A spokesman for the show said producers are “sad” about stršm’s departure but that “the guys and gays working on the show believe in it.”

Campaign urges U.N. to push decriminalization of gay sex

The International Day Against Homophobia (IDAHO) organization has launched a major campaign to push for a United Nations resolution urging the 77 countries that ban gay sex to legalize it.
IDAHO founder Louis-Georges Tin has garnered support from hundreds of celebrities, politicians, writers, intellectuals and nongovernmental organizations.
“With more than 70 countries in the world still making homosexuality a crime by law — and punishable by death in 12 of them — this is a legal scandal which the petition for a proposed U.N. resolution decriminalizing homosexuality gives people a concrete way to fight,” Tin said.
Among the signatories to IDAHO’s U.N. petition are South African Nobel Peace Prize winner Bishop Desmond Tutu, Italian Nobel Prize winner in literature Dario Fo, Portuguese Nobel Prize winner in literature JosŽ Saramago, Austrian Nobel Prize winner in literature Elfriede Jelinek and Indian Nobel Prize winner in economics Amartya Sen.
Other well-known signatories include entertainment figures Bernardo Bertolucci, David Bowie, Elton John, Cyndi Lauper, Judith Light, Mike Nichols, Edward Norton, Meryl Streep, Lily Tomlin and Bruce Vilanch; and writers Edward Albee, Noam Chomsky, Michael Cunningham, Larry Kramer, Tony Kushner, Salman Rushdie, Tom Stoppard, Gore Vidal and Edmund White.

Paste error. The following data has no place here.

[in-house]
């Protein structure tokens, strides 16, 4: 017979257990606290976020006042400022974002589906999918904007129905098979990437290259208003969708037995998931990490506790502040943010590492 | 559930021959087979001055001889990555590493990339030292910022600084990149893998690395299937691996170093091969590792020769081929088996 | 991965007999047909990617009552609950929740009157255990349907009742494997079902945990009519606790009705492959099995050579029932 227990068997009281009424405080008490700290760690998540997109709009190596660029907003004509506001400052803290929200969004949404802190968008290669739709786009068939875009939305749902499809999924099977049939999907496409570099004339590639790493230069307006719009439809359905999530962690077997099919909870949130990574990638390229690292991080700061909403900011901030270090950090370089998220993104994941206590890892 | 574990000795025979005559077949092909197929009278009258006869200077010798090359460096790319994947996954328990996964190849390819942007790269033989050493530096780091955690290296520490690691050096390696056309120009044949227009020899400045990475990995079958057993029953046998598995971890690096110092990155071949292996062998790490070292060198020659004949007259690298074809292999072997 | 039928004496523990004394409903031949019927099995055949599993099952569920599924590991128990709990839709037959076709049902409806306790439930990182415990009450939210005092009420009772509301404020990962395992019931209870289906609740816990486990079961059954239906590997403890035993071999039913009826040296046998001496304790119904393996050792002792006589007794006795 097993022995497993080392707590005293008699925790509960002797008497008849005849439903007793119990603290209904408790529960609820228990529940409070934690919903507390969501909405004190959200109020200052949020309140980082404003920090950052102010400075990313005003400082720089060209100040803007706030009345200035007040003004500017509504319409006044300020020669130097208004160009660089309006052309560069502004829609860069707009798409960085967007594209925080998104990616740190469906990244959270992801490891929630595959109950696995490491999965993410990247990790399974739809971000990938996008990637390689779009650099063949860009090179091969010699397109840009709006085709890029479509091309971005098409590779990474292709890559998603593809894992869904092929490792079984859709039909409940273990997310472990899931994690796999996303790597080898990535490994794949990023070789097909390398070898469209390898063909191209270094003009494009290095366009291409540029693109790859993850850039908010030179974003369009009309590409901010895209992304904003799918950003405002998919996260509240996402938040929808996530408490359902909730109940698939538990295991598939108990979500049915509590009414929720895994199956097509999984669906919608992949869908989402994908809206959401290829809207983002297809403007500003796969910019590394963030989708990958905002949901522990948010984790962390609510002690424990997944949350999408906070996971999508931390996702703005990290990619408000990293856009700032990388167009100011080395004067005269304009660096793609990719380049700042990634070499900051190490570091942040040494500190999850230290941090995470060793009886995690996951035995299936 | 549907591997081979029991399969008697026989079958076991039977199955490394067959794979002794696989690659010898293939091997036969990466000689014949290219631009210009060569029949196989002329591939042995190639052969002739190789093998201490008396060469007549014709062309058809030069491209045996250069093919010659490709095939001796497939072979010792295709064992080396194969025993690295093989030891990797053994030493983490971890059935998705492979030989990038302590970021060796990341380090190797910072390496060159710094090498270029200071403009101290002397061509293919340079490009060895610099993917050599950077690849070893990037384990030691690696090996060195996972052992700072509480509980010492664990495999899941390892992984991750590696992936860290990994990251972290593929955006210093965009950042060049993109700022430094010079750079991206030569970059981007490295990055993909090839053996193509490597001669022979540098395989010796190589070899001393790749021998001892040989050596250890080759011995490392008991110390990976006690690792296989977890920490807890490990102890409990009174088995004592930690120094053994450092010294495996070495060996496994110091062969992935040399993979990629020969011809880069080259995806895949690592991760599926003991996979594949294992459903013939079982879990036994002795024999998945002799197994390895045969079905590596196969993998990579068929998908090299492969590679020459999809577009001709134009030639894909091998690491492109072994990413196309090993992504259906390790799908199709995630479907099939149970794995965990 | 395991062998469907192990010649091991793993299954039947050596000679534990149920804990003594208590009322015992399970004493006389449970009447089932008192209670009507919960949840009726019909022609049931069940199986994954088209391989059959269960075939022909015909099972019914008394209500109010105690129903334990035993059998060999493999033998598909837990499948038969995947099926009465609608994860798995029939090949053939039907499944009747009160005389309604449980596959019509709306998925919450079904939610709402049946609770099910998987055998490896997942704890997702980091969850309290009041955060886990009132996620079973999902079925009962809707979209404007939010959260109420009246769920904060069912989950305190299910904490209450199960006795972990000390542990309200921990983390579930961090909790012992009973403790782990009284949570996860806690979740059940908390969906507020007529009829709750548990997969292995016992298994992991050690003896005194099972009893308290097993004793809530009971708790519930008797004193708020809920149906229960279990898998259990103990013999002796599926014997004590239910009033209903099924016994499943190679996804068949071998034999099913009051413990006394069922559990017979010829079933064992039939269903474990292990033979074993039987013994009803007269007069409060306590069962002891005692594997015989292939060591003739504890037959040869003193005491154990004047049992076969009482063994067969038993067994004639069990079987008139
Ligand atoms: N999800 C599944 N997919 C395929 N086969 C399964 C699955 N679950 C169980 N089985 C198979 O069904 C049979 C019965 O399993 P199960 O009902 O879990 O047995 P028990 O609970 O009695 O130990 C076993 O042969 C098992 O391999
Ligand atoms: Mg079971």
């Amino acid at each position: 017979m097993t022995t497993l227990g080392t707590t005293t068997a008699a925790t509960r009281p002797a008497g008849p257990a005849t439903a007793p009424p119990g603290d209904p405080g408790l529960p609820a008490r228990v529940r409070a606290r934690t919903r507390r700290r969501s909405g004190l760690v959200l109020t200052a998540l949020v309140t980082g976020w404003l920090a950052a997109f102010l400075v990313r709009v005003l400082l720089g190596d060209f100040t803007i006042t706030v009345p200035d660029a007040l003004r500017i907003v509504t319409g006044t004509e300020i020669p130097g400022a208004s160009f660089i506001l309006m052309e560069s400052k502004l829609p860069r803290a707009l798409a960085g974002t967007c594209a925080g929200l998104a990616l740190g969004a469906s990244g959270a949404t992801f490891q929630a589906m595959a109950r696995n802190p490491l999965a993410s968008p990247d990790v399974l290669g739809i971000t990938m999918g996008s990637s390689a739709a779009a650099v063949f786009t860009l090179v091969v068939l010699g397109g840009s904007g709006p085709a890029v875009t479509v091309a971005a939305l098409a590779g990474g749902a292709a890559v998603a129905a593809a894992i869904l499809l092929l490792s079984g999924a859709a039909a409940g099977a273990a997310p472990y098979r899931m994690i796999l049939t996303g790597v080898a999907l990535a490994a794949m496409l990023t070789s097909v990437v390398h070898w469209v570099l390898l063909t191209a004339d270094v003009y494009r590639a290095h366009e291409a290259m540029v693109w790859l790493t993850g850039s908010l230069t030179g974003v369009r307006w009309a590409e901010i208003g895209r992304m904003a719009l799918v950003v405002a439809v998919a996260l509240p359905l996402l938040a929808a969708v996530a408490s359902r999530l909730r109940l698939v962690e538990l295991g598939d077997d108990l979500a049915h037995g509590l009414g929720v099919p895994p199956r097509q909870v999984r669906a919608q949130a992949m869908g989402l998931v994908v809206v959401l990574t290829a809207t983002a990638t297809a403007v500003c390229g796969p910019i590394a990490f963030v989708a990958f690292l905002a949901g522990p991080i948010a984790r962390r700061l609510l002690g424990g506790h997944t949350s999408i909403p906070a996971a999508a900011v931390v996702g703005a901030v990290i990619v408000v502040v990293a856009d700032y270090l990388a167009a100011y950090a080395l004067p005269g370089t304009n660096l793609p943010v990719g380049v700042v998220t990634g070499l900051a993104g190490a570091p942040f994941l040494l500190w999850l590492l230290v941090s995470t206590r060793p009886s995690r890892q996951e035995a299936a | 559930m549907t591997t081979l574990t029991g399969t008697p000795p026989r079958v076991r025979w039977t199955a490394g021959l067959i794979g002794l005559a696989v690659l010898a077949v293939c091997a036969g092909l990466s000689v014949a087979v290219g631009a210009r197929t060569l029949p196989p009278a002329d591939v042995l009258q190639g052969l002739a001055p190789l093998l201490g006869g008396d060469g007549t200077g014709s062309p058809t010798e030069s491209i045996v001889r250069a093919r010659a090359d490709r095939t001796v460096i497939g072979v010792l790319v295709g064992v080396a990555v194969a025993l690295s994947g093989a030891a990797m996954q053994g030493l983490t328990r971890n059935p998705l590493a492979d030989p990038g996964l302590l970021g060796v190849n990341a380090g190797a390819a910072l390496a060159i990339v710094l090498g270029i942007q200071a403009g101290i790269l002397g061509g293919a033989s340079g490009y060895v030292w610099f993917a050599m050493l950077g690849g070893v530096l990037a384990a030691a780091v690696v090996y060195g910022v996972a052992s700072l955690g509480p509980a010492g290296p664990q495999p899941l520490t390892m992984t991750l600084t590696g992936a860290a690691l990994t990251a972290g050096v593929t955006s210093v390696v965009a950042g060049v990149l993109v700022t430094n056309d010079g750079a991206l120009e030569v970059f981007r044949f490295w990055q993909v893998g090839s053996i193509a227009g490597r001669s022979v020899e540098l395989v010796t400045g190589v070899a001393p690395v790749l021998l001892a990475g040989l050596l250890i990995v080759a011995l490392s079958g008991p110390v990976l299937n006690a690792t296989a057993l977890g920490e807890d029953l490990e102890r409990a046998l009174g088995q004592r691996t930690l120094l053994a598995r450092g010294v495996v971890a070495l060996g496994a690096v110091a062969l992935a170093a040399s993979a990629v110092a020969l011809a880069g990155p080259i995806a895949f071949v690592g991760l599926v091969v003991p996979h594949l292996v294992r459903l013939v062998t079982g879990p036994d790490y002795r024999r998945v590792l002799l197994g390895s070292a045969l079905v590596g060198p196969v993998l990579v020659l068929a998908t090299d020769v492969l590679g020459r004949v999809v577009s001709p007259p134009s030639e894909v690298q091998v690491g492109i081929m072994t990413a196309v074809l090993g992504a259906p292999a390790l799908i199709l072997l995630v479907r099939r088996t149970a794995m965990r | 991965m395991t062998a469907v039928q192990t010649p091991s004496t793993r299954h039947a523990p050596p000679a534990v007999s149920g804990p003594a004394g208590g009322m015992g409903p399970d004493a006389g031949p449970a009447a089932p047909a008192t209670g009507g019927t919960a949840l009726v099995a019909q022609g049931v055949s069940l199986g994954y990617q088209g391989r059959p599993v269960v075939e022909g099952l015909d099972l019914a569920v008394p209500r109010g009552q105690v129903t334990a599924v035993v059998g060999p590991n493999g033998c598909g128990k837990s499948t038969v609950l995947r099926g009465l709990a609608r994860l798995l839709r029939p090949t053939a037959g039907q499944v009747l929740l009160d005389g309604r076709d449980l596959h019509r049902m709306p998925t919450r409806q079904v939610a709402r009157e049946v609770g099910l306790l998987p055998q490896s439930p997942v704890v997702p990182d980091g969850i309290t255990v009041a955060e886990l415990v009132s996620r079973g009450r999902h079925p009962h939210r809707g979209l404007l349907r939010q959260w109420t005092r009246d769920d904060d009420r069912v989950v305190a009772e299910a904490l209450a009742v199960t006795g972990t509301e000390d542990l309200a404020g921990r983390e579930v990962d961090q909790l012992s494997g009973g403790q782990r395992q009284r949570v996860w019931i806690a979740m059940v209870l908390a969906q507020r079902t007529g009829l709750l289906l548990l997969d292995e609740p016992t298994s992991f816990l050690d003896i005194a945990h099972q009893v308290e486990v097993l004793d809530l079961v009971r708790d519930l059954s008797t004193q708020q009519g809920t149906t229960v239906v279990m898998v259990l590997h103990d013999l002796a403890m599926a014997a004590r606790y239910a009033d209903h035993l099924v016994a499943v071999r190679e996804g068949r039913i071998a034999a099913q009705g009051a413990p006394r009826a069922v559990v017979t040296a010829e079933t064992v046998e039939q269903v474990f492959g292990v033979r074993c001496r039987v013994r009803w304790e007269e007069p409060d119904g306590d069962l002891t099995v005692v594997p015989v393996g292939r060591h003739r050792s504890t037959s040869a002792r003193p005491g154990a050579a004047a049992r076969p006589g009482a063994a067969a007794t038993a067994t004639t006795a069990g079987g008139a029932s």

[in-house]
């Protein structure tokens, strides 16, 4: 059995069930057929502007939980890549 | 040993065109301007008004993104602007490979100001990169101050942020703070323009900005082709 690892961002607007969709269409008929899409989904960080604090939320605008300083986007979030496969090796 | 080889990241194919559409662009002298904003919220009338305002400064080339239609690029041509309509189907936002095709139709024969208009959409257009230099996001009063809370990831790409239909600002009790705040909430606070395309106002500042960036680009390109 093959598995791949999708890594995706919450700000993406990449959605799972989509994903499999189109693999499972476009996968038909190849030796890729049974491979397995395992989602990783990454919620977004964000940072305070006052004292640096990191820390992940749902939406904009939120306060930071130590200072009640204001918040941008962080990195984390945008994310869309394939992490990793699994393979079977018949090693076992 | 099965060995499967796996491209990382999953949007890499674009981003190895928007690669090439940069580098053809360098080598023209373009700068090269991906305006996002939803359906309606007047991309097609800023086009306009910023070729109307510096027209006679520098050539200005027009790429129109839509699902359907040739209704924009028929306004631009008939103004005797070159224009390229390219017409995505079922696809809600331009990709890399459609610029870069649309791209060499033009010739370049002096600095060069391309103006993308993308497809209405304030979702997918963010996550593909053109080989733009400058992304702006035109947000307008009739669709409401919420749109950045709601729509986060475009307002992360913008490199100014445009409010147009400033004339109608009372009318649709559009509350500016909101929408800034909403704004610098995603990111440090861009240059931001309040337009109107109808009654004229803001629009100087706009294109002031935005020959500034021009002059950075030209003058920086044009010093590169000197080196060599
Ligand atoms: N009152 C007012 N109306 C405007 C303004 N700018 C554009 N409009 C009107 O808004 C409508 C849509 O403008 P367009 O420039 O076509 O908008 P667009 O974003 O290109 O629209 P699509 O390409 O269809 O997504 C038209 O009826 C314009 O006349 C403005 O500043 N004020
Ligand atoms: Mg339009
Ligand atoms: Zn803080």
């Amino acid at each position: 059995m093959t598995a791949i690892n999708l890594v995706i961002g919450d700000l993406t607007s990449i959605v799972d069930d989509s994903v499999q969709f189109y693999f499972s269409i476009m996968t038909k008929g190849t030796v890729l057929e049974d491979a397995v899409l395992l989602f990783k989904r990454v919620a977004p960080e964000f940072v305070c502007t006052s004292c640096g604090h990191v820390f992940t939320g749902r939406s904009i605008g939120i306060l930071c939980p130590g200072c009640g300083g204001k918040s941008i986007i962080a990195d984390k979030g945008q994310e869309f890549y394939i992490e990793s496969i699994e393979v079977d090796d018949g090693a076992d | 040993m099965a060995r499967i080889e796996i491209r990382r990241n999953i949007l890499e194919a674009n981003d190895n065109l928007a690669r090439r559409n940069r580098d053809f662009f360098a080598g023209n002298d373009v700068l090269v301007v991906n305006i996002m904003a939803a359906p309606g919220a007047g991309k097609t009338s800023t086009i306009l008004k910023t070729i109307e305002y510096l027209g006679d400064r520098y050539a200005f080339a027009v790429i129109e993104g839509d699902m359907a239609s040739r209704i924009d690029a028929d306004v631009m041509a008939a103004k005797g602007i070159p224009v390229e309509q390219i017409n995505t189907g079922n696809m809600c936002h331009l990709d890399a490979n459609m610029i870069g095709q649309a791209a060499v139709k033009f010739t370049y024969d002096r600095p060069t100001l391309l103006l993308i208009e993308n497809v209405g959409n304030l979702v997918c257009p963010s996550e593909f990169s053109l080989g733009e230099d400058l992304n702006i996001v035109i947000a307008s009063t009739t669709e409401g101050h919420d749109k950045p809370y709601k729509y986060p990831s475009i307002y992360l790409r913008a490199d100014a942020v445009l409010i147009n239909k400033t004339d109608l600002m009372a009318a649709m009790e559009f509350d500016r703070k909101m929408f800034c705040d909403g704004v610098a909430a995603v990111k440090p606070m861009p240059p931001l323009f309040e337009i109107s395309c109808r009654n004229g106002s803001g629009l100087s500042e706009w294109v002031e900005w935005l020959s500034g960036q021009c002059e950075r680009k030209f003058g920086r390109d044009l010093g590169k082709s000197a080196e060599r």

Political signatories include former European Commission President Jacques Delors, former French prime ministers Michel Rocard and Laurent Fabius, Council of Europe Commissioner for Human Rights Thomas Hammerberg, and Paris Mayor Bertrand Delano‘.
The petition — “For a Universal Decriminalisation of Homosexuality” — says, in part: “We ask the United Nations to request a universal abolition of the so-called ‘crime of homosexuality,’ of all ‘sodomy laws,’ and laws against so-called ‘unnatural acts’ in all the countries where they still exist.”
For more information, visit

Euro MPs blast Latvian human-rights chair

The European Parliament’s Intergroup on Gay and Lesbian Rights said Nov. 20 that it “deplores” the Latvian Parliament’s choice for chair of its Human Rights and Social Affairs Committee.
The Euro MPs said Janis Smits has a “history of hate speech and incitements to hatred and violence” against gays and others.
“In parliamentary debates, Mr. Janis Smits frequently quotes the Old Testament in defence of his old-fashioned values arguing in favour of a world-view that advocates sexual minorities should be put to death,” the Intergroup said.
Intergroup President Michael Cashman added, “Janis Smits has been a vocal opponent to universal human rights, advocating a world in which gays, lesbians, bisexuals and transgender peoples have no rights to protection, no rights to exist.”

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BTL Staff
Between The Lines has been publishing LGBTQ-related content in Southeast Michigan since the early '90s. This year marks the publication's 27th anniversary.